Episode 161: The Police Reform Movement In New York City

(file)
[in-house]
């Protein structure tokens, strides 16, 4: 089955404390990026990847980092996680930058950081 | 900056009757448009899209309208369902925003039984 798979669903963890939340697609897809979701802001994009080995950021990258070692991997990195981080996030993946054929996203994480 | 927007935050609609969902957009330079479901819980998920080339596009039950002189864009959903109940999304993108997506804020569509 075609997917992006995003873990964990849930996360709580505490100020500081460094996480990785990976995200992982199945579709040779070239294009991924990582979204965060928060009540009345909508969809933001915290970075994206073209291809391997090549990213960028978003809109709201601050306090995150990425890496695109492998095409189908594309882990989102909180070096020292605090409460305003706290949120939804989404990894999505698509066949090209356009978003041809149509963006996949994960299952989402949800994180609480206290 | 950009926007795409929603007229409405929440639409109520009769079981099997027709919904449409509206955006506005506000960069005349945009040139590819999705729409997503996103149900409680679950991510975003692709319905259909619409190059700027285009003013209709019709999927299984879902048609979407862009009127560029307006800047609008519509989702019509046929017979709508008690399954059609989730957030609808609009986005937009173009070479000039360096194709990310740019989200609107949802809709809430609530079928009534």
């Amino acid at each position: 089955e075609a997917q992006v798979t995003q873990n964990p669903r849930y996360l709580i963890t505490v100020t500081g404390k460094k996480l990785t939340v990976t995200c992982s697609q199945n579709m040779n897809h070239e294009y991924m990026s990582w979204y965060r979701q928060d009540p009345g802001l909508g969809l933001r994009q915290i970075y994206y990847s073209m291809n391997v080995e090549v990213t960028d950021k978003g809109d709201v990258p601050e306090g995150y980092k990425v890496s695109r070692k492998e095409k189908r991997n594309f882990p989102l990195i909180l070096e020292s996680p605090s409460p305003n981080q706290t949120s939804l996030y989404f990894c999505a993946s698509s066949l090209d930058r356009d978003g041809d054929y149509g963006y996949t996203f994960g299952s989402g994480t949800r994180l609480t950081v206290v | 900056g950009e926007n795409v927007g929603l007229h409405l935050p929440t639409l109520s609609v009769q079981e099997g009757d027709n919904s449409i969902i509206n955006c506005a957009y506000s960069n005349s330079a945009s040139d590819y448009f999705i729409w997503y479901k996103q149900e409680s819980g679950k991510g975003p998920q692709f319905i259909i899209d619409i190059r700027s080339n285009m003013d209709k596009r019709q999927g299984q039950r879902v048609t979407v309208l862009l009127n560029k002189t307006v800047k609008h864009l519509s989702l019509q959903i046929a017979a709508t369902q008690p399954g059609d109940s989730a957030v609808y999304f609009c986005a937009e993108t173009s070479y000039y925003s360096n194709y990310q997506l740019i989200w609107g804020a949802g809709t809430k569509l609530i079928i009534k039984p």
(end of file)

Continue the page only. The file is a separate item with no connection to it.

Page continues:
As we're joined now by Antonin Pierre of Brooklyn Movement Center which is part of the community is united for Police Reform Movement Antonin. Thanks for joining me here on W._B._A._I.. This is Ben Max of Gotham Gazette. How are you thanks for having me on? Thank you very much for joining us and I do want to mention before we get into our conversation. I said at the top of the show we had invited <hes> N._y._p._d.. Commissioner James O'Neill on the program we had a lot of interest from his spokespeople. They were not able to in the and make it happen for him to join us today but I won't make sure folks listening know that invitation was extended as well. We're hoping to hear from the police commissioner in the coming weeks but <hes> today we're going to hear from Antonin Pierre and <hes> Anthony tell us a little did about Brooklyn Movement Center before we really get into the details of of police reform and the mayor's record in what happened didn't happen in Albany. <hes> tell us a little bit about Brooklyn Movement Center so E._M._C. is a hyper local community organizing group and we're based in central Brooklyn which we define as Bettstein crown heights and I work really revolves around centering the black leadership in the neighborhood and developing organizing campaigns around the issues that people want to improve in bed stuy and crown heights and say a little bit more about centering black leadership. I <hes> have seen that along with the police accountability work and police reform work <hes> <hes> you know issues of housing and gentrification have certainly been central to Brooklyn Movement Centers Work <hes> we want to focus mostly on police reform here but <hes> can you say a little bit about what that work looks like when we think about Central Brooklyn we think about how we actually do organizing work. That's going to improve people's lives. It's hard to just work on one issue because we live multi issue lives right so that means that our work has centered on education ocean on gender-based treat her we've done citizen journalism work and we understand that what is most vital to be is to be a political home for black leadership in the neighborhood particularly as these neighborhoods are under attack when it comes to gentrification right as <hes> many of the black homeowners and longtime residents of neighborhood are actually getting pushed out so we see ourselves in some ways as sort of the last bastion against the changes changes that are coming and have been coming for long time black residents in the neighborhood and what does that what does a little bit of that work look like <hes> to to sort of try to stave off the negative <hes> consequences of gentrification is that about <hes> trying trying to educate people in the community about certain things about trying to affect city policy absolutely so a lot of our work is around <hes> affecting city policy as well as self determination work so for example our food justice I is working group has evolved into the Central Book and Food Co op which is really really looks. At how do we ensure that people who have lived in a gentrified neighborhood for a long time can have access to great unhealthy food <hes> and when we access me not just a store opening in their neighborhood but we mean a place where the food is actually the the cost is accessible that it's really a community center that offers <hes>. As really convenient center that offers childcare and cooking lessons right that we try to look at solutions that both can be within our community and also outside of our community so a lot of our police reform work has been. How do we actually work arcand big policy changes at the city level that are going to affect the lives of people in bed stuy Crown Heights so let's move into the police reform work <hes> before we get into some of the specifics <hes> what's is your overall assessment at this point and Mayor Bill de Blasios tenure <hes> of what he has and hasn't done police reform? It was clearly one of the top I would say two if not three <hes> perhaps <hes> issues is that he ran on <hes> certainly focused on curbing the use of stop and Frisk policing but he talked about police reform more broadly <hes> when he first ran for mayor so at this point almost halfway through a second term <hes>. What's your general assessment? Yeah I think the the mayor has actually done a really great job on rhetoric about <hes> police saying rhetoric about police accountability where I think we as police advocates and the mez ministration would disagree is how much of that rhetoric has actually been realized and policies that will affect people's lives so what we was we push for police accountability on lots of different France rate whether that's passing the right to know act which <hes> which <hes> requires police officers to give an I._D.. Card when they stop people in and unconstitutional searches by police or if we're talking about recourse for families of people who are who have been killed by police like Eric Garner del run small or the he'd Vassal we find is we've faced considerable opposition from the mayor's office from the Mayor's administration <hes> which is in conflict with the rhetoric of the really good and exciting inspiring rhetoric sometimes that he shares about policing and the police in conversation with the mayor's administration often gets reduced to have N._C._O.. Let's have neighborhood policing read so de Blasio says we've retrained gene. The police force in De Escalation were were retraining and implicit bias. We've launched neighborhood policing <hes> what else we're <hes> you know we've reduced <hes> arrests by tens of thousands every year her <hes> but you're saying that all is is pop positive but there's key missing pieces. Oh absolutely so will we find. Is that when you know often when we talk about when talk about community policing. He says that <hes> we they they want people to know the name of the officers on their block right and what gets really hard about that is that that's not with what communities of Color Queer Folks Trance folks folks immigrants who are constantly harassed by police. They're not asking to know the names of the officers. Were harassing them. They're asking if an officer harasses me. I want to see that person held accountable. That is the way that I know that the government actually actually cares harassing me right so there's a disconnect you know not just between the mayor and believing advocates but there's a disconnect between the mayor and how communities actually experienced policing on an everyday basis and he. He says that <hes> even if he's defensive about some of the accountability as you indicated officers not being removed from the force <hes> we'll get into some of those specific examples in a moment <hes> but he said <hes> he hears there's from people every day and <hes> you know it's born out in some of the arrests numbers that you know policing on the ground is far different <hes> than it was. Is that your experience is that your organization's experience your coalitions experienced. I has there been a demonstrable change in how policing is done on the ground in areas like central Brooklyn really what's really difficult about that. Is that <hes> I think the mayor's solutions around around policing are very individualized right like what we're looking for. Are these broad reforms that <hes> well actually Giresse the way that all officers police so when you know when you have the mayor talking about training folks <hes> and what happens is you have these folks who are trained for example in crisis intervention and then you have this case like in April of colosio traffic in who was killed in the Bronx <hes> by <hes> <hes> one of the officers who who killed him had crisis intervention training right so when we talk about like what the demonstrable different is. It's not gonNA come from training. It's going to come from policies that officers have to abide by and if they don't abide by accountable and so let's talk <hes> let's let's go onto accountability then so <hes> obviously the highest profile <hes> example of this is the death of Eric Garner <hes> officer Daniel Pantaleo. Oh who <hes> was sort of floating around in limbo for a really long time continuing to collect a paycheck even earning overtime at a desk job after he was took a taken off of active duty <hes> and then finally an and N._y._p._d.. Administrative trial prosecuted by this <hes> Civilian Complaint Review Board wrapped up recently. We're waiting to to find out the results of that. Speak a little bit about your perspective on how that was handled and what should have been <hes> <hes> different in your in your mind yeah absolutely so when we look at <hes> Garner so this case of Eric Garner being killed. Possibly I think it's one of the highest profile cases of police killing in the past decade and the video of Garner was seeing around the world right and for when you you have this case in your backyard and it taken five years to have an administrative trial for one of the officers by the C._r._v. which discounts all of the officers were involved either on the scene or after Eric was murdered by the police so what feels really difficult in this conversation is. It's you know when you you take the mayor's rhetoric. Take his what he says about police accountability what he says is important about police community relations and you match it up with a family. That's been grieving for five years without any recourse any kind of -bility and now has some shot at accountability through this you process which they may not you know areas family may not even find out the outcome of this trial because of a police secrecy law called fifty eight that exists at the state level right so what we see here is is there is a way that mayor de Blasio. Oh has deprioritize really getting justice for Garner's family and that's the stomach right so we also have they'll run small. WHO's <hes> killed three years ago this month? We decided Vassil who was killed in April two thousand eighteen by the police. And all of the officers killed these people have <hes> remain on the forest they continue collecting paychecks Pencil Eos pitch six figures now and the real question for the administration is how how do they go to families and say that we're interested in transparency and accountability without some real clear prioritizing of getting that transparency transparency and accountability for those families and also add you know the the the when there are deaths <hes> police involved deaths those obviously as the three examples or four examples you just named and there's others over the last few years <hes> those obviously become the most high profile but we've also seen you know variety of other examples and news reporting about lists of officers that repeatedly lie under oath or under investigation or examples of brutality that don't rise <hes> to death <hes> they're real questions at Brown how the department handles accountability across the board not just in a police involved death but also <hes> all the way down the line and I should add to that that you know commissioner James O'Neill has been <hes> defensive on that front quite a bit but unable well <hes> at least they say to really support some of what they say because of that fifty eight law so let let's move into that in a second in terms of <hes> the state legislature in some of the agenda that you were hoping to see this year that that didn't move at the state level <hes> but it's important to note this issue of Police Accountability and transparency around <hes> really extends you know well beyond these most high profile issues where there's police involved deaths and Commissioner Neil L. has said I believe on different occasions that many officers have been removed from the force but we don't necessarily find out about it and that's something that I think advocates around this <hes> fifty eight aspect of the civil rights law. <hes> you know really want to see change so we can get a lot more daylight there yeah absolutely it's it's curious as say that many <hes> police officers have been removed from the forest only because many of the families who we've worked with <hes> B._M._C.'s DMC C._p._R.. Our friends at the Justice Committee <hes> have not seen justice right so to be able to to remove what I'm assuming are the the the most <hes> egregious examples right to remove someone who was acting under the influence or <hes> <hes> I think in places where they're really egregious mis and like clear misconduct to remove those folks off the forest dot to remove folks who abused power to abuse their you know being the only employees of the of the city who are allowed to use deadly force that really sends a message to people that it's okay <hes> so that feels really important and under fifty you you know fifty s really interesting because <hes> fifty a we call it. The Police Secrecy Laura <hes> New York State is one of two states Delaware being other who have these laws that shield the <hes> police officers <hes> disciplinary records ACAR is from the public and what feels really tough about this. Is that the there's a lot of leeway. There's a lot of discretion how fifty eight could be used and the mayor's administration Blasios Administration. I should say has used <hes> has worked with a really. A broader interpretation of fifty eight that as I mentioned before like wouldn't doesn't even allow people who are <hes> whose whose family members have been killed by police to find out the outcomes of disciplinary trials and that has not been the case under more recent mayors. There's so it is important to state the way that the mayor's uses fifty as very different and <hes> repealing fifty a has been part of our legislative agenda and when I say our E._M._C. Well C._p._R.. State Legislative Converge On data and some of the bills we are hoping password to repeal fifty eight <hes> the police stat acts which would allow for public reporting of racial disparities and police stops and police killings of civilians and you know when we look at these two bills they're fairly basic bill right data and reporting we want to know the numbers right we wanna know demographics and for the state legislature not to really prioritize and make possible this is passing passing a data bill and passing the bill and Police Secrecy Laws that are archaic throughout the Union throughout the United States if feels <hes> if feel like the state legislature really missed an opportunity here to send a strong wrong message that they're more interested in serving communities than police and so on fifty eight. Do you have any indication as to with the new democratic control of both the the longstanding control of the state assembly but now the new control of the state Senate of course under also Democratic governor why that would move the mayor state is one of his top albany priorities. He was successful on a variety of other of those priorities hardee's <hes> any insights into why that was not <hes> successful now and I think that's actually a great question for leaders and Carl hasty and we've got a couple more minutes here so let's talk about <hes> something also coming up at the city level. This is the two thousand Nineteen Charter Revision Commission <hes> We've reported at Gotham Gazette about a specific <hes> reform to the this feeling Complaint Review Board which investigates police misconduct and at times prosecutes cases like we're seeing <hes> in the Daniel Pantaleo case around the death of Eric Garner <hes> there are certain potential reforms to the CR that at this charter revision commission is going to put before voters this November but there's one particularly controversial one that we reported at Gotham gazette that the mayor's administration representatives on the commission actually wanted struck down but it looks like it's moving ahead into the ballot and that's something that you <hes> have really advocated for you. Explain that to listeners yeah yeah we've advocate Anna. I really want to give a big props to <hes> Iris Baez Mother of Anthony by killed by police in nineteen ninety for <hes> and also <hes> the mother of Mohammed Bah whose killed by police in twenty twelve who really really fi and to the bitter end to make sure that this ballot initiative could come up and the initiative which I'm hoping <hes> or I should say this. The ballot initiative really allows the C._R._V. to prosecute police officers who in the course of an investigation make false statements <hes>. <hes> so police officers who maybe were already being investigated if they make a false statement they lie than they would be prosecuted they would this this initiative passes they would be prosecuted and you know it's it's curious really. The mayor's office fought this particularly because of the rhetoric the rhetorical dedication to transparency so I'm you know I'm really looking forward to what the electorate has to say about this particularly because <hes> I can't imagine why folks went why public police officer public employees police officers were allowed to use deadly force to actually be held accountable if they lie in the course of a public investigation allegation and their argument <hes> some of the folks have argued that these issues if the C._C._b.. Flags them they can be handled internally at the N._y._p._d.. In terms of internal departmental investigations <hes> do you have insights into whether that actually happens <hes>. Is that something that we just don't know how often that happens because of some of the secrecy in the fifty eight that that they you know <hes> is used sometimes to to hide those personnel records yeah I. I don't have any kind of inclination of that. I think that would be something that we would ask the mayor's office and the N._y._p._d.. To report more clearly on and it feels here that <hes> you know it doesn't it doesn't seem enough right. It doesn't seem like an adequate response to people who live in a city where the police are. It's it feels to them. It feels the civilians like the police are allowed to lie and kill people and do whatever they want without facing accountability early so there is accountability happening that is actually the kind of transparency that people would want and if it's if the mayor's administration isn't being transparent about it then we have no other. We have no other assumption to make that it's not happening well. There's a lot of other <hes> aspects of police reform work we could get to were at a time but <hes> thank you for for all those thoughts <hes> and for joining us and we'll of course be following your work <hes> Antony Pierre of the Brooklyn Movement Center which is part of Communities United for police reform. Thanks so much for taking some time here on W._B._Z.. And we are now in our last moments of this week show we've <hes> dug into a couple important topics one much more <hes> <unk> immediate in terms of looking at for the outcome of the Queen's District Attorney Democratic primary recount and one that has immediacy to it of course but is also a long ongoing <hes> struggle between of her among a variety of forces which is of course what to do about policing in New York City and very interesting thoughts on the mayor's record <hes> I think as I indicated some of the arguments that the mayor and his administration might make <hes> <hes> but you know there's there's a lot to be dissected there in the coming weeks and months especially as we see the results of the departmental administrative trial of Daniel Pantaleo if we see them <hes> I think it's assumed that at some point we will see them but they don't have to be made public and and that could <hes> could get quite interesting if we don't find out the results of that for quite a while but we'll return to these subjects and more thank you for listening here on W._B._Z.. To another episode of Maxim Murphy this is Ben Max from Gotham Gazette. We will talk with you again next week.